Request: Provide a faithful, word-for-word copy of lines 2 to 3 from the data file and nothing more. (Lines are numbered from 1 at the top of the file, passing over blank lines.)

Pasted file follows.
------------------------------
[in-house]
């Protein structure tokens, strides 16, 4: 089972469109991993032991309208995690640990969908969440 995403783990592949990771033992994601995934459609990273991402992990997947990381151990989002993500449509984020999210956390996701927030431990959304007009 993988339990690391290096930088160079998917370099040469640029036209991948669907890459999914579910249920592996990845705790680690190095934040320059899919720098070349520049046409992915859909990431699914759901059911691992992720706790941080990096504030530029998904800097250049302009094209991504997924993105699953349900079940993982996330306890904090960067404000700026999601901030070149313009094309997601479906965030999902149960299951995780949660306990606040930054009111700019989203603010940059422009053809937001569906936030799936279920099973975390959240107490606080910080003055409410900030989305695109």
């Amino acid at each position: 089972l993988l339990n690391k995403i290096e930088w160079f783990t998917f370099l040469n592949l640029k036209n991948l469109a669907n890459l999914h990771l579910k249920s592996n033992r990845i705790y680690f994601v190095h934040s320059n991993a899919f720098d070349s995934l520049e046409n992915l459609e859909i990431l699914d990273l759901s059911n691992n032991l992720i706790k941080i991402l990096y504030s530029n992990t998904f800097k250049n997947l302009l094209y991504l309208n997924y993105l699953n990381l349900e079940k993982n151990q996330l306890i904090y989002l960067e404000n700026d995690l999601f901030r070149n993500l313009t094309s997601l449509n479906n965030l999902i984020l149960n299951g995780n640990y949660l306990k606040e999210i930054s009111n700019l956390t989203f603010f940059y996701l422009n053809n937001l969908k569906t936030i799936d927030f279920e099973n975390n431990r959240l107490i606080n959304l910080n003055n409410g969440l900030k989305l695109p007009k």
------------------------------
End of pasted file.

């Protein structure tokens, strides 16, 4: 089972469109991993032991309208995690640990969908969440 995403783990592949990771033992994601995934459609990273991402992990997947990381151990989002993500449509984020999210956390996701927030431990959304007009 993988339990690391290096930088160079998917370099040469640029036209991948669907890459999914579910249920592996990845705790680690190095934040320059899919720098070349520049046409992915859909990431699914759901059911691992992720706790941080990096504030530029998904800097250049302009094209991504997924993105699953349900079940993982996330306890904090960067404000700026999601901030070149313009094309997601479906965030999902149960299951995780949660306990606040930054009111700019989203603010940059422009053809937001569906936030799936279920099973975390959240107490606080910080003055409410900030989305695109």
């Amino acid at each position: 089972l993988l339990n690391k995403i290096e930088w160079f783990t998917f370099l040469n592949l640029k036209n991948l469109a669907n890459l999914h990771l579910k249920s592996n033992r990845i705790y680690f994601v190095h934040s320059n991993a899919f720098d070349s995934l520049e046409n992915l459609e859909i990431l699914d990273l759901s059911n691992n032991l992720i706790k941080i991402l990096y504030s530029n992990t998904f800097k250049n997947l302009l094209y991504l309208n997924y993105l699953n990381l349900e079940k993982n151990q996330l306890i904090y989002l960067e404000n700026d995690l999601f901030r070149n993500l313009t094309s997601l449509n479906n965030l999902i984020l149960n299951g995780n640990y949660l306990k606040e999210i930054s009111n700019l956390t989203f603010f940059y996701l422009n053809n937001l969908k569906t936030i799936d927030f279920e099973n975390n431990r959240l107490i606080n959304l910080n003055n409410g969440l900030k989305l695109p007009k």